But Blind is particularly good because of the way DeWoskin describes the smallest moments of discovery. Because Emma was once sighted, voices and sounds have the texture of color. Here DeWoskin writes of her experience listening to a quartet playing classical music:
At first, it was as if my way of separating sounds out got in the way: I could only hear the individual strands of music, but then, as I reminded myself to breathe, I started hearing all of it: the ridges and drops and the notes swelling and falling, and sometimes they were purple, dark like velvet curtains, and then the clarinet would come in and the notes were summer, lemonade, sand, and then the piano behind them became a drum for me ... and then the violin was playing a shivery line alone, above everything else like a bird, or something smaller, a bird so small and delicate it was invisible. To everyone except me.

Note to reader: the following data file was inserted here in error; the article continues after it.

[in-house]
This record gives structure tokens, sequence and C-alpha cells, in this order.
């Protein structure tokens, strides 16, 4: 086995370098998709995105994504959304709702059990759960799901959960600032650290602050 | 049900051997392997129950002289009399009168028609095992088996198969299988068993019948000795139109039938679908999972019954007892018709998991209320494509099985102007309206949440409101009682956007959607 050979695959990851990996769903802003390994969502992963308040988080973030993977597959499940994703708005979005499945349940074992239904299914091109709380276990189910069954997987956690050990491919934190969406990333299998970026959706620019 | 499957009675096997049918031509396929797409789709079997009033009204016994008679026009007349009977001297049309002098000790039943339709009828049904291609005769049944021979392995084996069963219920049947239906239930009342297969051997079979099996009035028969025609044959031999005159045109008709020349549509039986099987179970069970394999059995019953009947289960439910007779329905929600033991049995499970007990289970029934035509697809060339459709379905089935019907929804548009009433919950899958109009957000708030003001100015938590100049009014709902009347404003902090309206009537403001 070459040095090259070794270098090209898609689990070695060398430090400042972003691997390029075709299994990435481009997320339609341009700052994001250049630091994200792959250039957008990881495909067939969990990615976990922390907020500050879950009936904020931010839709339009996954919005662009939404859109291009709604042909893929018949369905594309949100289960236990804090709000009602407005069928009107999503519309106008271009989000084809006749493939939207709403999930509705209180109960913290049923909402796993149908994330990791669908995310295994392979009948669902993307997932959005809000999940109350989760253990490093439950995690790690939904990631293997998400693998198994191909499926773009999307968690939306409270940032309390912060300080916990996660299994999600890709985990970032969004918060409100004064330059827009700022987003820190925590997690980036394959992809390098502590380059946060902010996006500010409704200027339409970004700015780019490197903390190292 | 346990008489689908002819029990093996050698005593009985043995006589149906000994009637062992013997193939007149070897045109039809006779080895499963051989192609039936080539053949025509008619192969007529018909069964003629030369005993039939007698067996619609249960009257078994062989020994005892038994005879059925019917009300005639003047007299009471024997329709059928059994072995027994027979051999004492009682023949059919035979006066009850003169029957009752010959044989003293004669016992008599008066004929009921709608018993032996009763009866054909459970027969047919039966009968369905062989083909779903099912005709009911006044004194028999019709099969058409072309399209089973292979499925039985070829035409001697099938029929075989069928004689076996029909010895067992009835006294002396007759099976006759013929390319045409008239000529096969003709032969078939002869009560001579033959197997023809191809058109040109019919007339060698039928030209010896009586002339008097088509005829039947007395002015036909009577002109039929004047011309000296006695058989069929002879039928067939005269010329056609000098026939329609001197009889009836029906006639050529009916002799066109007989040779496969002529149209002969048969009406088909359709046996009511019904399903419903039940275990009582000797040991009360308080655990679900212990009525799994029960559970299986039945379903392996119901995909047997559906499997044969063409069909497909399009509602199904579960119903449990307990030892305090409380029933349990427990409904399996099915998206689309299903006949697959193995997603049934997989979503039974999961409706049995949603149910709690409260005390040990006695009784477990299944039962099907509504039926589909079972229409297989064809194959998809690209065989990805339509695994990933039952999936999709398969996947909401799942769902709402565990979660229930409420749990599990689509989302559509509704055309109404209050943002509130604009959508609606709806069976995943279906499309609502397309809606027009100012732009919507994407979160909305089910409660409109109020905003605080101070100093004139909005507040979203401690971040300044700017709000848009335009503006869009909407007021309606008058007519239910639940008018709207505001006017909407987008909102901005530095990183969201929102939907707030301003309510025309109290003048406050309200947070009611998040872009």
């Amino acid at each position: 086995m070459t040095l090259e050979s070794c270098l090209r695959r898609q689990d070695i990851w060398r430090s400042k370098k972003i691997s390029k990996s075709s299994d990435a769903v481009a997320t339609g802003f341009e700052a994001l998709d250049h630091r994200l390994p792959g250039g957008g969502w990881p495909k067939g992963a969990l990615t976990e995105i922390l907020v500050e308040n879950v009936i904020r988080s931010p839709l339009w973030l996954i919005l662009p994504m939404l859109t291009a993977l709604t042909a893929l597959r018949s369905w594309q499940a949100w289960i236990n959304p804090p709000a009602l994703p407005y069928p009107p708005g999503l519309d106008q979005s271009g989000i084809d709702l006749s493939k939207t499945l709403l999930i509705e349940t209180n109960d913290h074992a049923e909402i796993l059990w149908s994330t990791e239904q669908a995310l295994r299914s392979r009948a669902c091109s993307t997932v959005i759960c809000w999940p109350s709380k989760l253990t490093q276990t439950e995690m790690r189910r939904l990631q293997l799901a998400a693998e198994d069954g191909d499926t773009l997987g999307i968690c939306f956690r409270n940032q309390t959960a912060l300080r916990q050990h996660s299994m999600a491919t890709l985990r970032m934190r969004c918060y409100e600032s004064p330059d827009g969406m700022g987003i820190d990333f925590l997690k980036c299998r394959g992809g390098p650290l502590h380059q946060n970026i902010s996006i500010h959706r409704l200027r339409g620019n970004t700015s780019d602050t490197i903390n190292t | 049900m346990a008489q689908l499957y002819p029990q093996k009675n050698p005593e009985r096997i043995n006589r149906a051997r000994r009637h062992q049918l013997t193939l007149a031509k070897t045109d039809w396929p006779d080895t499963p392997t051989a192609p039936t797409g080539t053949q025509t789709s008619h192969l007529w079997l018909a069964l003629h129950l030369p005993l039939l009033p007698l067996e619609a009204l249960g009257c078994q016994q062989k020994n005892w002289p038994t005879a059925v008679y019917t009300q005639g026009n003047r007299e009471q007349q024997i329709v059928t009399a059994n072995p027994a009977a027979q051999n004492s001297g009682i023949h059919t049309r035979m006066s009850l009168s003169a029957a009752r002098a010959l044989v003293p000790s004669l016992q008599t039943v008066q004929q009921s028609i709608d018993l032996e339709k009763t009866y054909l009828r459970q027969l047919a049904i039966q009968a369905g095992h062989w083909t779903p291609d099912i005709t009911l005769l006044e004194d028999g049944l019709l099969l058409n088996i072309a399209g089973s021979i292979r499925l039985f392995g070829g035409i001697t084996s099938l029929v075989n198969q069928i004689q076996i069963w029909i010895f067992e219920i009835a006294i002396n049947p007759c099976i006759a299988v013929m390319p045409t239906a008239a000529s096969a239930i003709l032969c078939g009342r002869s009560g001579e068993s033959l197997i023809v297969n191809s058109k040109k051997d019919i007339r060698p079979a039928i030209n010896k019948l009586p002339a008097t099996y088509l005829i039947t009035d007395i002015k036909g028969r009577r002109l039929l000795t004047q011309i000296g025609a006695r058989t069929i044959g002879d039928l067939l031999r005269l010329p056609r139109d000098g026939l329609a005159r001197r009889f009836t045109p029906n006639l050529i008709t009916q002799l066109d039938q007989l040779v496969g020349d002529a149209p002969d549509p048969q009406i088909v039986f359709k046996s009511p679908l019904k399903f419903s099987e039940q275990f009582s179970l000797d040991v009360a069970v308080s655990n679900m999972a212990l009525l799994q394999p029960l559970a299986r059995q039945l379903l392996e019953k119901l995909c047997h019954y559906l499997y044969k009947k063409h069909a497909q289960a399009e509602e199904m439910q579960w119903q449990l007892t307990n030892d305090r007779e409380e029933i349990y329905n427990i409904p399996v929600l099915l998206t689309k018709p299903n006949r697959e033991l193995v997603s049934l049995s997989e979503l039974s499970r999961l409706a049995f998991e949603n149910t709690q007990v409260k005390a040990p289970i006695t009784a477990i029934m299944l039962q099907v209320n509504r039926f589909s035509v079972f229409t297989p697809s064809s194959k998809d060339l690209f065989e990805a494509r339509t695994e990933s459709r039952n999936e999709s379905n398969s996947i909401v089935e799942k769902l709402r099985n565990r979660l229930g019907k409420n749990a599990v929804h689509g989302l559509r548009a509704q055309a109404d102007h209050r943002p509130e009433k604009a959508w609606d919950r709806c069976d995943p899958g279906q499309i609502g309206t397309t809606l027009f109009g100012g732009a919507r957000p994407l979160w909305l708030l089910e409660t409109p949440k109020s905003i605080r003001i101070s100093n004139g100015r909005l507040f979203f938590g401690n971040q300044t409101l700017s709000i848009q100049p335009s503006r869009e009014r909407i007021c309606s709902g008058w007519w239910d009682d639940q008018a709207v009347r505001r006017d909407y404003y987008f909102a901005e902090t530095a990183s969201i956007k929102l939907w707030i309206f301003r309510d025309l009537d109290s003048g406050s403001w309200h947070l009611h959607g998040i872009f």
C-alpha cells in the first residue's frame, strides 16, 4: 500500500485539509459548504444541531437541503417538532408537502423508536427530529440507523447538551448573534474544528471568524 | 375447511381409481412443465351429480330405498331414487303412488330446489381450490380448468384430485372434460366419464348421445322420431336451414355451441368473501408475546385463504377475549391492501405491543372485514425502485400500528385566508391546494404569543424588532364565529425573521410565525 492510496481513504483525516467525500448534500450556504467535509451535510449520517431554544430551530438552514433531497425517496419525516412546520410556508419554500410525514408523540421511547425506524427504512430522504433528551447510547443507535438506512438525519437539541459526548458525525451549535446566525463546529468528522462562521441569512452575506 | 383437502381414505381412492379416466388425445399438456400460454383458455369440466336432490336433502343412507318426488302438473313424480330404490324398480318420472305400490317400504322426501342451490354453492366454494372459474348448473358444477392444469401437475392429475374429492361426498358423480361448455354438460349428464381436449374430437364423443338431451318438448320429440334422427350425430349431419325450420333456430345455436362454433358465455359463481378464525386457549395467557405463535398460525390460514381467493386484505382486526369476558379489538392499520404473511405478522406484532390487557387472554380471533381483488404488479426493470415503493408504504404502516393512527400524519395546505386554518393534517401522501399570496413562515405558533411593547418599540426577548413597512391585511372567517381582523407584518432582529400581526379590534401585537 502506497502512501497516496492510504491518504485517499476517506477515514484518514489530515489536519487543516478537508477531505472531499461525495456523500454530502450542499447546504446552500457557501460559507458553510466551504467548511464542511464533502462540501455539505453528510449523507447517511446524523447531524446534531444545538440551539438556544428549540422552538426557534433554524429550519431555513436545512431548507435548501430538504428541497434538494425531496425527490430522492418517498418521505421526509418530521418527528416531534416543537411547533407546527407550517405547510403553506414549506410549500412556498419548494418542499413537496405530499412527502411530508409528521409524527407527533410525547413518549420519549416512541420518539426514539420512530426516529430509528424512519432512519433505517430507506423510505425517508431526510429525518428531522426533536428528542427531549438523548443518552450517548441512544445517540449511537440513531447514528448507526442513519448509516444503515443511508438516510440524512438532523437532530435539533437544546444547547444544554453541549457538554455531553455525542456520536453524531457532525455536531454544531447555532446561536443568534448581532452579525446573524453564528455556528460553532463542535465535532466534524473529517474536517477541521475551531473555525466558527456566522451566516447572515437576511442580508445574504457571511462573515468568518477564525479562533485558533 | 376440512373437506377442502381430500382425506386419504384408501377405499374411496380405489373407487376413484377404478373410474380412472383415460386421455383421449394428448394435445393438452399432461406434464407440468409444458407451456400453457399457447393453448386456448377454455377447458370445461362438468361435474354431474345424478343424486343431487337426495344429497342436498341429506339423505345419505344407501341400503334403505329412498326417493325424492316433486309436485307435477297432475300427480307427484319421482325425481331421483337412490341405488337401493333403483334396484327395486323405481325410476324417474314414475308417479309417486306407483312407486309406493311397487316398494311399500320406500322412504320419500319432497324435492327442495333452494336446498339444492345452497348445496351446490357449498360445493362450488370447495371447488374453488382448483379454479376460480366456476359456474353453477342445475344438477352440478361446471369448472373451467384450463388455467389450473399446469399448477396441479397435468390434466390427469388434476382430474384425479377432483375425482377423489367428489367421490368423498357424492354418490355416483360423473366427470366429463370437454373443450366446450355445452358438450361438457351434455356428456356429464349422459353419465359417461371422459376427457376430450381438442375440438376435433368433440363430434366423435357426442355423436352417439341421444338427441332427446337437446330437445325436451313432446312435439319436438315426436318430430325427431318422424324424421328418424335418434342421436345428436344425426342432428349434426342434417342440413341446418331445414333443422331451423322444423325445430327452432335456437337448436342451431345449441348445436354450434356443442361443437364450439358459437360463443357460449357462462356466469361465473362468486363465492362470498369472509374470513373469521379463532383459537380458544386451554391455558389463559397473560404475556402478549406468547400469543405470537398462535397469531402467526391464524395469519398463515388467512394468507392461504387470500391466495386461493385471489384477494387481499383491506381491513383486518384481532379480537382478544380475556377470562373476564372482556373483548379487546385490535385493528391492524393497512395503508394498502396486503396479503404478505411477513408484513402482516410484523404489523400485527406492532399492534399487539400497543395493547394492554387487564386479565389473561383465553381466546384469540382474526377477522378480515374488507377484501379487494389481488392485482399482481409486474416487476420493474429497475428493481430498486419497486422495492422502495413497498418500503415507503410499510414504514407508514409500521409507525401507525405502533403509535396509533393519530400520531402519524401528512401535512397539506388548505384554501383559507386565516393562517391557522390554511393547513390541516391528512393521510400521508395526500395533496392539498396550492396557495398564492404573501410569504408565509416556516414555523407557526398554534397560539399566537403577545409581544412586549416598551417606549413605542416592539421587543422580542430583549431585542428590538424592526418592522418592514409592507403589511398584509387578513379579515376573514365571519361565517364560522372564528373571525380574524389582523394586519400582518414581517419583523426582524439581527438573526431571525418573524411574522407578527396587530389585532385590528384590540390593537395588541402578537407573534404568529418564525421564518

I would challenge the most hard-hearted of readers, no matter what their age, to be unmoved at the end of Blind.
Rachel DeWoskin reads from and discusses her novel as part of the Ann Arbor Book Festival's "Book Crawl" on June 20.